Throughout the 1930-1934 struggles, Kitchlew was repeatedly arrested, and
in all spent fourteen years behind bars.
Kitchlew was opposed to the Muslim League's demand for Pakistan
and later in the 1940s became President of the Punjab Congress Committee.
Kitchlew rose in the Congress Party,
heading its Punjab unit before rising to the post of AICC General Secretary, an important executive position in 1924.
While four of his daughters were married men from Pakistan, one daughter,
Zahida Kitchlew, was married to Malayalam music director M. B. Sreenivasan,
a Hindu man.
He died on 9 October 1963, survived by a son,
Toufique Kitchlew, who lives in a Lampur village on the outskirts of Delhi, and five daughters.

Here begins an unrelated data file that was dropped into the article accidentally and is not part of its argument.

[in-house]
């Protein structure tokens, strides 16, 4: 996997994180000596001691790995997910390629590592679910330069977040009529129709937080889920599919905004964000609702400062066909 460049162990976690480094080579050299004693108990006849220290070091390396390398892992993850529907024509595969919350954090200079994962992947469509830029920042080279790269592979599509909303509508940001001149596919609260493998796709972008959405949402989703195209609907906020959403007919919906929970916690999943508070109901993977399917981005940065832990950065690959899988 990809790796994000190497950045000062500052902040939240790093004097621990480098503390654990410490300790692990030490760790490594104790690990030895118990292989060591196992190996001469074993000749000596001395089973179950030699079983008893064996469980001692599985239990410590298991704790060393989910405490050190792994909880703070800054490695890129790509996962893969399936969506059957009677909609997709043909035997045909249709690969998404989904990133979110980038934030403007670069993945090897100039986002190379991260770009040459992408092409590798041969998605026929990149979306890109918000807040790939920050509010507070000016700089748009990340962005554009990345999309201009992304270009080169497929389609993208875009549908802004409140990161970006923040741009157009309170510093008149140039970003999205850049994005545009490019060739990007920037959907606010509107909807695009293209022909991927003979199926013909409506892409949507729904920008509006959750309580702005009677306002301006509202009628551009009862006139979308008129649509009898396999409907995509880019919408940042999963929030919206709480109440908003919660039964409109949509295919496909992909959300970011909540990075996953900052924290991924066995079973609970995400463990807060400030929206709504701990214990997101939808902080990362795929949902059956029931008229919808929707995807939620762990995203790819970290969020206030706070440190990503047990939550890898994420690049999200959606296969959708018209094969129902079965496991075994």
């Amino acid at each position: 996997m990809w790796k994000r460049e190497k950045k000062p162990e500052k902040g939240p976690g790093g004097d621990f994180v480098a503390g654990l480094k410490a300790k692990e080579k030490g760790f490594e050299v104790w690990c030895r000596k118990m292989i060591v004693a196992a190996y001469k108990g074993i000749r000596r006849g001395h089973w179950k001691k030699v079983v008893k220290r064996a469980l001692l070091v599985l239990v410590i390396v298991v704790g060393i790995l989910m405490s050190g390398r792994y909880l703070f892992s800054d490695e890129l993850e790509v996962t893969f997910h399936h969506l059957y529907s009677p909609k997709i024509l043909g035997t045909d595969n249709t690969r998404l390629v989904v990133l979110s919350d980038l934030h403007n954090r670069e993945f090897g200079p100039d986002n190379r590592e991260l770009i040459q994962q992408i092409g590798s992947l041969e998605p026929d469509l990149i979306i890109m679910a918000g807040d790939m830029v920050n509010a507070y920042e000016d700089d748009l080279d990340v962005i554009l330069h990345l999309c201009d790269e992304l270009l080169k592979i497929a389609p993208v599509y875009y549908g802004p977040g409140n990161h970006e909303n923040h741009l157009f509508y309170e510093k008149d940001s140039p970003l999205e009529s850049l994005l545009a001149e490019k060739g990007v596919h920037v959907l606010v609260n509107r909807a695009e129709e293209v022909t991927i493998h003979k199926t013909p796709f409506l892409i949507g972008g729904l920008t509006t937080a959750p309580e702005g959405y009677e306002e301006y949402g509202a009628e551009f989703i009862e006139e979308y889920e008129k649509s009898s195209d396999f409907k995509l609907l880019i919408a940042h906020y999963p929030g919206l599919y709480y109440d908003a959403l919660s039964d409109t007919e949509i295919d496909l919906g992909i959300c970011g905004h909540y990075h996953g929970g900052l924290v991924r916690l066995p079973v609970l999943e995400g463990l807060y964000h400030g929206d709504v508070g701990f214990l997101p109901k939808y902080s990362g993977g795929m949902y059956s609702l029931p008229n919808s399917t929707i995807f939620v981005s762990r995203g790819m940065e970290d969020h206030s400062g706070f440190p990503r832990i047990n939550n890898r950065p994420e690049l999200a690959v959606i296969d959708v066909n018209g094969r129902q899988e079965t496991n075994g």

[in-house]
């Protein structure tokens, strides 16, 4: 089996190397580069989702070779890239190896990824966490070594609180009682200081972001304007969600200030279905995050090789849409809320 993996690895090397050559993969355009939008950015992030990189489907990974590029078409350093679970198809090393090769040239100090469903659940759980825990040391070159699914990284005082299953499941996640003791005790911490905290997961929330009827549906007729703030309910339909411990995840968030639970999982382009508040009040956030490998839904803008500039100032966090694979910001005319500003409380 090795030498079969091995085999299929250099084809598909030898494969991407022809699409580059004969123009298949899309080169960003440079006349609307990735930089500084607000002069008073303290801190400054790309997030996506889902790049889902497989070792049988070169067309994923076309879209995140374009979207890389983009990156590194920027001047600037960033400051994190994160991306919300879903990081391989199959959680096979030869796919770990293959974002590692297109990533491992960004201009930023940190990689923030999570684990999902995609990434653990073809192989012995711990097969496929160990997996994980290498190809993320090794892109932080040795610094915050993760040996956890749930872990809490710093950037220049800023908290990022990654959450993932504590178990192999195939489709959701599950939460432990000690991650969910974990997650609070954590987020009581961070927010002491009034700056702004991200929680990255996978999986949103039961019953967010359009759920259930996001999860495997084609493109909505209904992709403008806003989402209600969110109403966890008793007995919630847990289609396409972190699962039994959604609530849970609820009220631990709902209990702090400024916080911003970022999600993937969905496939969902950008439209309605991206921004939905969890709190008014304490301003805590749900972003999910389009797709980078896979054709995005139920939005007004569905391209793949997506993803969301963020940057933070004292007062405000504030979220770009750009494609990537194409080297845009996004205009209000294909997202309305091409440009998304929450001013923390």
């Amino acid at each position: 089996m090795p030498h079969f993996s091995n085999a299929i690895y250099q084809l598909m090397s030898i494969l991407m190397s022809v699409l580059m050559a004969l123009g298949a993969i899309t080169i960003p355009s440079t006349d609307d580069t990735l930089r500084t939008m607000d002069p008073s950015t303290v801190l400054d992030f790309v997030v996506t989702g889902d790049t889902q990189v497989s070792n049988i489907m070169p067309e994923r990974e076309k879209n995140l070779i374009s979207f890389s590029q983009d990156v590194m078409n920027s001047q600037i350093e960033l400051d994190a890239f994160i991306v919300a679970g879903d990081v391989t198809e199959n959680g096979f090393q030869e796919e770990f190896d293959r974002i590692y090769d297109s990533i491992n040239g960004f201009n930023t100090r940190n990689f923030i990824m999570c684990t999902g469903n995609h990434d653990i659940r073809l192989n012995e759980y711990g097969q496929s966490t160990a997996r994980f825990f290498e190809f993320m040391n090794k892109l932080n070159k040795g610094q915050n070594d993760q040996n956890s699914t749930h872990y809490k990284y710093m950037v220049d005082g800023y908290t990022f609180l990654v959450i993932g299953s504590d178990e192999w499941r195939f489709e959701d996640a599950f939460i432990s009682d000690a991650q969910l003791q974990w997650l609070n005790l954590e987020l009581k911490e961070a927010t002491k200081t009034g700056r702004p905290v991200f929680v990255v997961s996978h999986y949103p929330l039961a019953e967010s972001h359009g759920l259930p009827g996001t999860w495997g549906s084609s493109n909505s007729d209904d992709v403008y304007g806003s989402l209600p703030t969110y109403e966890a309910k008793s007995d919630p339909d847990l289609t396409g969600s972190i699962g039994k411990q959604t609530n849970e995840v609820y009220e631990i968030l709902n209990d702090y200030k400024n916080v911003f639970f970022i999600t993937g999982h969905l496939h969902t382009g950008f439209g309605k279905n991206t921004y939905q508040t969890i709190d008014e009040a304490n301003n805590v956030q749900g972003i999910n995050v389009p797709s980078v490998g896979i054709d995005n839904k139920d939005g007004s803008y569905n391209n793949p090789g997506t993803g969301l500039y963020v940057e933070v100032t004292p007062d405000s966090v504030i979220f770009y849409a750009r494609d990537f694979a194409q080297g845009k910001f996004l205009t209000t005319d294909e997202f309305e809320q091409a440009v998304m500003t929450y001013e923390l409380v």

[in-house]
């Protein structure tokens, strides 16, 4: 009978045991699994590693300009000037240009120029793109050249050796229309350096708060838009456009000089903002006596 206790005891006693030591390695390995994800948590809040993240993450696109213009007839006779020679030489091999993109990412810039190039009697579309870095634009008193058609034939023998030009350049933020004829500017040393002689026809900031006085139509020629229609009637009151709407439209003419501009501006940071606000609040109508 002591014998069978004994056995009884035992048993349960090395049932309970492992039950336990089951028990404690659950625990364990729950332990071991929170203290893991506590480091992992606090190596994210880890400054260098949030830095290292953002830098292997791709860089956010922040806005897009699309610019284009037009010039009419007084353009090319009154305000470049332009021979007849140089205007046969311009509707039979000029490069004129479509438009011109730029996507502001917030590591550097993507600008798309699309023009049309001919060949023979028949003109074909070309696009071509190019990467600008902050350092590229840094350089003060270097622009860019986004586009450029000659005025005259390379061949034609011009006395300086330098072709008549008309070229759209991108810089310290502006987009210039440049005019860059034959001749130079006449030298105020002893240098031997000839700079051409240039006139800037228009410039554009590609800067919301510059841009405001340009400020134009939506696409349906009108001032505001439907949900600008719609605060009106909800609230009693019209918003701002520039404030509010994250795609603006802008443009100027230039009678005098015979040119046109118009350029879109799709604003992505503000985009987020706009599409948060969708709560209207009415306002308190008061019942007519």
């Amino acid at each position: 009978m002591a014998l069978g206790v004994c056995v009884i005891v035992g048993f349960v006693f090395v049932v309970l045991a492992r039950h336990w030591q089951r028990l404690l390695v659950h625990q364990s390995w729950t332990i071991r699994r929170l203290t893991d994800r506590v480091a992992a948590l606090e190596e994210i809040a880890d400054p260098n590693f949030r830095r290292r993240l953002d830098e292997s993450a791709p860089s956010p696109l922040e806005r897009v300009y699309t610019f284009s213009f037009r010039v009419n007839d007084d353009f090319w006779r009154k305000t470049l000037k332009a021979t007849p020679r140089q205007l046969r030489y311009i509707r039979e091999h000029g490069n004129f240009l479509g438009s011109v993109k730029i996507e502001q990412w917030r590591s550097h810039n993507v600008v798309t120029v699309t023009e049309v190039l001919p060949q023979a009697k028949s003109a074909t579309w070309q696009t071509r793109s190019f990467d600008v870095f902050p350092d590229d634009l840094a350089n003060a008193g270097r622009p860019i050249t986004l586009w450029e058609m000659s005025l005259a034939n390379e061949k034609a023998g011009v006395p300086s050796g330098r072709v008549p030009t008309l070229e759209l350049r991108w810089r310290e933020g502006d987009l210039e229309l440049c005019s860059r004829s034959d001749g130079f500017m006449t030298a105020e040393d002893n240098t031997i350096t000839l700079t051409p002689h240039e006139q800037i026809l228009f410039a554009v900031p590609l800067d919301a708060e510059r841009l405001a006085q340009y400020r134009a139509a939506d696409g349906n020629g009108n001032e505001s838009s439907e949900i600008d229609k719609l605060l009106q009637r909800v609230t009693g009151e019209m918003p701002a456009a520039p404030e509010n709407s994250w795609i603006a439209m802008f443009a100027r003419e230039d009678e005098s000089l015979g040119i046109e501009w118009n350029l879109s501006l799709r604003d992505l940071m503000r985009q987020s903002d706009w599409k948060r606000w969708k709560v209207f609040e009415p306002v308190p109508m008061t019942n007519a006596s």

His ancestor, Prakash Ram Kitchlew, had converted to Islam and his grandfather,
Ahmed Jo migrated from Kashmir in the mid-19th century after the Kashmir famine of 1871.
Kitchlew went to Islamia High School in Amritsar,
later obtaining a B.A. from Cambridge University, and a Ph.D. from a German university, before practising law in India.
Kitchlew was also the chairman of the reception committee
of the Congress session in Lahore in 1929-30, where on 26 January 1930, the Indian National Congress declared Indian independence and inaugurated an era of civil disobedience and revolution aimed to achieve full independence.